‘Suck, Squeeze, Bang, Blow’ dir. Jonny Madderson & Jono Stevens

There is poetry in the act of breathing life into someone else’s scrap, even if it is only for one last heroic dance. Suck, Squeeze, Bang, Blow is an ode to the creativity of banger racing.

Directors: Jonny Madderson & Jono Stevens
Senior Executive Producer: Rankin
Editor: Jonny Madderson & Jules Fletcher

C8: Where did the idea for ‘Suck, Squeeze, Bang, Blow’ come from and where did you first learn about banger racing?

JM: Jono had been as a kid and was reminded about it last year by a friend. It was something we knew nothing about and had barely ever registered. When we started looking into it, it was like the surprise of lifting a rock to find life unexpectedly teeming underneath.

C8: How long did you spend researching this film?

JM: Not long. As soon as the Random Acts opportunity came up we knew we wanted to do it about banger racing. We went to our first banger meeting a week after we got the commission and from that moment we were right in the thick of it.

C8: How did you source the music for the film?

JM: The first track was composed by Loren Sutherland who’ve we’ve worked with on a number of projects before this. The second track was Debussy.

C8: You’ve directed several shorts together. Do you have any tips for co-directing? How do you divide the workload? 

JM: We were friends before we made films together and that definitely helps - we totally trust each other and can be fairly brutal about what we think. That’s actually one of the best reasons to work in a duo, as being challenged you’re more likely to filter out some of your weaker ideas. And of course, it’s more fun than work to make films with one of your best mates.

C8: From start to finish what was the most difficult aspect of the production?

JM: There were lots of different stories that we could tell but they were all fairly traditional. Random Acts was an opportunity to do something we don’t normally do so we were often pulling against natural storytelling instincts. Greirson defined documentary making as ‘a creative treatment of actuality’ and this was an opportunity to push that a little. For this reason it was one of the projects that we’ve learned the most from.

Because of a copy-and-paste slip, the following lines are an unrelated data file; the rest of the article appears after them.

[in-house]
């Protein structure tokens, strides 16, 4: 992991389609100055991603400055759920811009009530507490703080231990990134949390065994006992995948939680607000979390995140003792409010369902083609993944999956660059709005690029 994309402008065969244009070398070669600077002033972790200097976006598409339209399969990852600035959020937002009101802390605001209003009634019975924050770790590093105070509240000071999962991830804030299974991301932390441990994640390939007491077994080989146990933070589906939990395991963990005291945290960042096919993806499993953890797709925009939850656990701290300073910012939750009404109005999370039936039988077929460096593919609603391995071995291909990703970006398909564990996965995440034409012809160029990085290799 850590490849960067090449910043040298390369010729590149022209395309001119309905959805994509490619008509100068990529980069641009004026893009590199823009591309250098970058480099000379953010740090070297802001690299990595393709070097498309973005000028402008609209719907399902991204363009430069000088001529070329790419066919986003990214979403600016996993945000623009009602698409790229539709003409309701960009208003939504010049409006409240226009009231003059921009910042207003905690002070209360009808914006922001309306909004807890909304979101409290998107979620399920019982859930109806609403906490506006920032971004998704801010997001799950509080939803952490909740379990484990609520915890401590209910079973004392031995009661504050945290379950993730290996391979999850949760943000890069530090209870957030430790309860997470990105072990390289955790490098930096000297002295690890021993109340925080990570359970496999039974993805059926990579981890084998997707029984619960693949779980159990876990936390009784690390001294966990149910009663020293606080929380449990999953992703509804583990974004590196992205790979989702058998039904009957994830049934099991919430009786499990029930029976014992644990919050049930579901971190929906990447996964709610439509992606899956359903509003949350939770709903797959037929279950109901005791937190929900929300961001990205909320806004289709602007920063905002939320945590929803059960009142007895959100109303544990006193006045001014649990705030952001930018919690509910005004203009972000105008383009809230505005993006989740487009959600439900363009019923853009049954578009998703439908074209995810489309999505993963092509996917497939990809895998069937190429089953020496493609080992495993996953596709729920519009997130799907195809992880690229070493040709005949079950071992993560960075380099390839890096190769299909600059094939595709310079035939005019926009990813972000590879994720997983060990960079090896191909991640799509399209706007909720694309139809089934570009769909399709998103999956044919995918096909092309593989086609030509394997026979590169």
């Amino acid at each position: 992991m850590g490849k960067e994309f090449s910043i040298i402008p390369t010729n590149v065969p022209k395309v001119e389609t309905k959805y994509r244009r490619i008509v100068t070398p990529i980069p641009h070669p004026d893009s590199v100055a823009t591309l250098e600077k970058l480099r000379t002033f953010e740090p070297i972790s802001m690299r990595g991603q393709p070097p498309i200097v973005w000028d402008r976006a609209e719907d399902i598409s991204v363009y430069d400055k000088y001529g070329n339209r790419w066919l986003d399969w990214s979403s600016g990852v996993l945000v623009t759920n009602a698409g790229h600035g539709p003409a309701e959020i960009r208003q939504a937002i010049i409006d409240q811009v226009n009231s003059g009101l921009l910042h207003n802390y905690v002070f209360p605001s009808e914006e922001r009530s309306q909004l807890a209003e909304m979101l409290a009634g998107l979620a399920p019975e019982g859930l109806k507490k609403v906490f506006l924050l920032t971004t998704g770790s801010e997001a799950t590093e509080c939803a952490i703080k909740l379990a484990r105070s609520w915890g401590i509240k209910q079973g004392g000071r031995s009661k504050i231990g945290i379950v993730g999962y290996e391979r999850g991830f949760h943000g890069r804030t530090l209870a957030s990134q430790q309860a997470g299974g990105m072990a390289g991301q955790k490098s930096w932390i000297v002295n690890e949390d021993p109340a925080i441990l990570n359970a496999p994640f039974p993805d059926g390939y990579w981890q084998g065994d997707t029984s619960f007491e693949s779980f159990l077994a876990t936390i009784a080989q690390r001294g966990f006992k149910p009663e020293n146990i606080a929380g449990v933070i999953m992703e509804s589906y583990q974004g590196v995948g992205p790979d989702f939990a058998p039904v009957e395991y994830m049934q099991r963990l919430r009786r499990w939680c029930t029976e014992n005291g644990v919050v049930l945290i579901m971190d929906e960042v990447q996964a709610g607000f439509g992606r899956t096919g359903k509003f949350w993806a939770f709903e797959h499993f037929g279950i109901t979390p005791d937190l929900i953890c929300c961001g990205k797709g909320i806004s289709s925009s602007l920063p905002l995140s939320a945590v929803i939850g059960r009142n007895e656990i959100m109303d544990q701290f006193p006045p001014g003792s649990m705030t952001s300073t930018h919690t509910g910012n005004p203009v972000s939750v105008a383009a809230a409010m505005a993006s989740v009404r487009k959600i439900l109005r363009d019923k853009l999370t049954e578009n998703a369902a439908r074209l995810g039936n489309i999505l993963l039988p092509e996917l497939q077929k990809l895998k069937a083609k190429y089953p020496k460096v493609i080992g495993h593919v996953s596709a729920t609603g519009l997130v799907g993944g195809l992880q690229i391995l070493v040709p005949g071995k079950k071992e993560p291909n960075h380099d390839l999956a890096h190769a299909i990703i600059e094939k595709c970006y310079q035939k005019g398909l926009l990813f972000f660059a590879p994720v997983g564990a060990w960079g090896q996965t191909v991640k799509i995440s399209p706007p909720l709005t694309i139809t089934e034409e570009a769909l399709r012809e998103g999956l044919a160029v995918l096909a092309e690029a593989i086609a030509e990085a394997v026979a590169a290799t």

C8: You are both behind the series ‘Black Cab Sessions’. Can you tell us more about the project and how it came about?

JM: We started Black Cab Sessions out of a desire to see music differently to the glossy, produced way it was being presented. A black cab provided us with a mobile studio but stripping it right back and filming in one take is where the intimacy comes from. The audience is seeing it exactly as we were seeing it so you feel right there in the cab with them, as we roll through London, New York or New Orleans. The desire to meet and film Tom Waits was also wrapped up in there somewhere…

C8: How do you come across the people and projects that you document in your films?

JM: Personal interests, things that surprise us or inspire us and sometimes just things we don’t understand and are curious about.

C8: What makes for a good documentary short?

JM: Who are we to say? But like any piece of content, short or long, the viewer should feel like it’s time well spent.

C8: What advice would you give to emerging filmmakers looking to make their first documentary short?

JM: You can faff about endlessly researching and planning from your laptop. But if you have the nugget of an idea then nothing beats going and meeting people and seeing the places. We’ve often been guilty of faffing about so it’s advice we would do well to stand by.

C8: What is the essence of a good collaboration?

JM: To understand that we both have the same end goal, to make the best film possible. Everything comes second to that. And like any good marriage, it also helps if you bring different strengths to the table, or at least different weaknesses.

C8: What is next for Jonny Madderson & Jono Stevens? Any exciting projects lined up?

JM: Yes, we are going to be quite prolific over the next few months both with some mini series and longer one off pieces.